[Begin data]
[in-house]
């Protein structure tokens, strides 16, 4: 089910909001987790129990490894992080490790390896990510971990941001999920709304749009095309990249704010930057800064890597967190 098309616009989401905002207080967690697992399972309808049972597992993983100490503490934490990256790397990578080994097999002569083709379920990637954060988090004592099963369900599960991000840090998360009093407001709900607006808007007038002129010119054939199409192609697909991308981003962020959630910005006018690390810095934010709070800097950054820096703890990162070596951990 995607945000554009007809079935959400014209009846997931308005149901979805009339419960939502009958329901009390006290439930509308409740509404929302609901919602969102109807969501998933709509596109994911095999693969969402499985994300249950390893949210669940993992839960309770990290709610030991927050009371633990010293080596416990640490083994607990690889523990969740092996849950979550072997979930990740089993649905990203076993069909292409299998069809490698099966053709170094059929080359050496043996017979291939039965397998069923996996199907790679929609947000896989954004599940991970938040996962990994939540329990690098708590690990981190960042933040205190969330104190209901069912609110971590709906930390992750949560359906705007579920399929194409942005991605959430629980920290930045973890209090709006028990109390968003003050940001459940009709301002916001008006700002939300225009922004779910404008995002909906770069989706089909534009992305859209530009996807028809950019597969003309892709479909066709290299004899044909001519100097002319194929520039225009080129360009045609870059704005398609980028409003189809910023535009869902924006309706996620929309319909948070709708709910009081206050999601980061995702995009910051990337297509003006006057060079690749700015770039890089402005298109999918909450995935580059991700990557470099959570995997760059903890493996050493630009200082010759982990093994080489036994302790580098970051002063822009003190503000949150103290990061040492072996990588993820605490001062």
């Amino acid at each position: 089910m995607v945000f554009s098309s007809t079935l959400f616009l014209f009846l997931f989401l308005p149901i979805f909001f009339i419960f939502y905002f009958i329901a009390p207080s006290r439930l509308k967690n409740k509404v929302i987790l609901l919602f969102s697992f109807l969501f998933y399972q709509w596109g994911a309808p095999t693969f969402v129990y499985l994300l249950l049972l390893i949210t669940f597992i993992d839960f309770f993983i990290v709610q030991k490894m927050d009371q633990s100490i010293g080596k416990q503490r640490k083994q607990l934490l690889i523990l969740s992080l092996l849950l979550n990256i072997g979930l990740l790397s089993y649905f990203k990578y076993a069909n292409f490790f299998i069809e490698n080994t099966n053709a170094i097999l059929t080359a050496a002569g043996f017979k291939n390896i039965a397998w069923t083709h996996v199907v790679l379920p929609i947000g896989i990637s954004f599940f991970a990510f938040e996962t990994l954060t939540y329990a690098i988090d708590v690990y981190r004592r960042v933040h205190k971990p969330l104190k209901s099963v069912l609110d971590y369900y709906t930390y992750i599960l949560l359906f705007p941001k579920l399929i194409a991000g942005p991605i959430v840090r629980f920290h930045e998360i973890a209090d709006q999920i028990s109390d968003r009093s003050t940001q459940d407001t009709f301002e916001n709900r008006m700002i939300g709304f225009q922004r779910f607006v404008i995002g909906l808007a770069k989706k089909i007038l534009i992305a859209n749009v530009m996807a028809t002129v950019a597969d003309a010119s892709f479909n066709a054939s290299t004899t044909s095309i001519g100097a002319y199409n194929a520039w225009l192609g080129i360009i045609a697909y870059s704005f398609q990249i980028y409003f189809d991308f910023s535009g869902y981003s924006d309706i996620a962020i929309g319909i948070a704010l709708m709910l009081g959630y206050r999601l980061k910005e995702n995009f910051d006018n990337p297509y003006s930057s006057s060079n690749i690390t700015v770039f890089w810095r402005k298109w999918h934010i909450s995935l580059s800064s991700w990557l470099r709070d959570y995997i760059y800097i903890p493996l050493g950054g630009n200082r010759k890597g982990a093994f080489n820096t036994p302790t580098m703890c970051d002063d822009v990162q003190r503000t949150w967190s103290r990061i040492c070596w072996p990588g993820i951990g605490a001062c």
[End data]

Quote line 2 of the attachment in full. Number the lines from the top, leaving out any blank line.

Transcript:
């Protein structure tokens, strides 16, 4: 089910909001987790129990490894992080490790390896990510971990941001999920709304749009095309990249704010930057800064890597967190 098309616009989401905002207080967690697992399972309808049972597992993983100490503490934490990256790397990578080994097999002569083709379920990637954060988090004592099963369900599960991000840090998360009093407001709900607006808007007038002129010119054939199409192609697909991308981003962020959630910005006018690390810095934010709070800097950054820096703890990162070596951990 995607945000554009007809079935959400014209009846997931308005149901979805009339419960939502009958329901009390006290439930509308409740509404929302609901919602969102109807969501998933709509596109994911095999693969969402499985994300249950390893949210669940993992839960309770990290709610030991927050009371633990010293080596416990640490083994607990690889523990969740092996849950979550072997979930990740089993649905990203076993069909292409299998069809490698099966053709170094059929080359050496043996017979291939039965397998069923996996199907790679929609947000896989954004599940991970938040996962990994939540329990690098708590690990981190960042933040205190969330104190209901069912609110971590709906930390992750949560359906705007579920399929194409942005991605959430629980920290930045973890209090709006028990109390968003003050940001459940009709301002916001008006700002939300225009922004779910404008995002909906770069989706089909534009992305859209530009996807028809950019597969003309892709479909066709290299004899044909001519100097002319194929520039225009080129360009045609870059704005398609980028409003189809910023535009869902924006309706996620929309319909948070709708709910009081206050999601980061995702995009910051990337297509003006006057060079690749700015770039890089402005298109999918909450995935580059991700990557470099959570995997760059903890493996050493630009200082010759982990093994080489036994302790580098970051002063822009003190503000949150103290990061040492072996990588993820605490001062």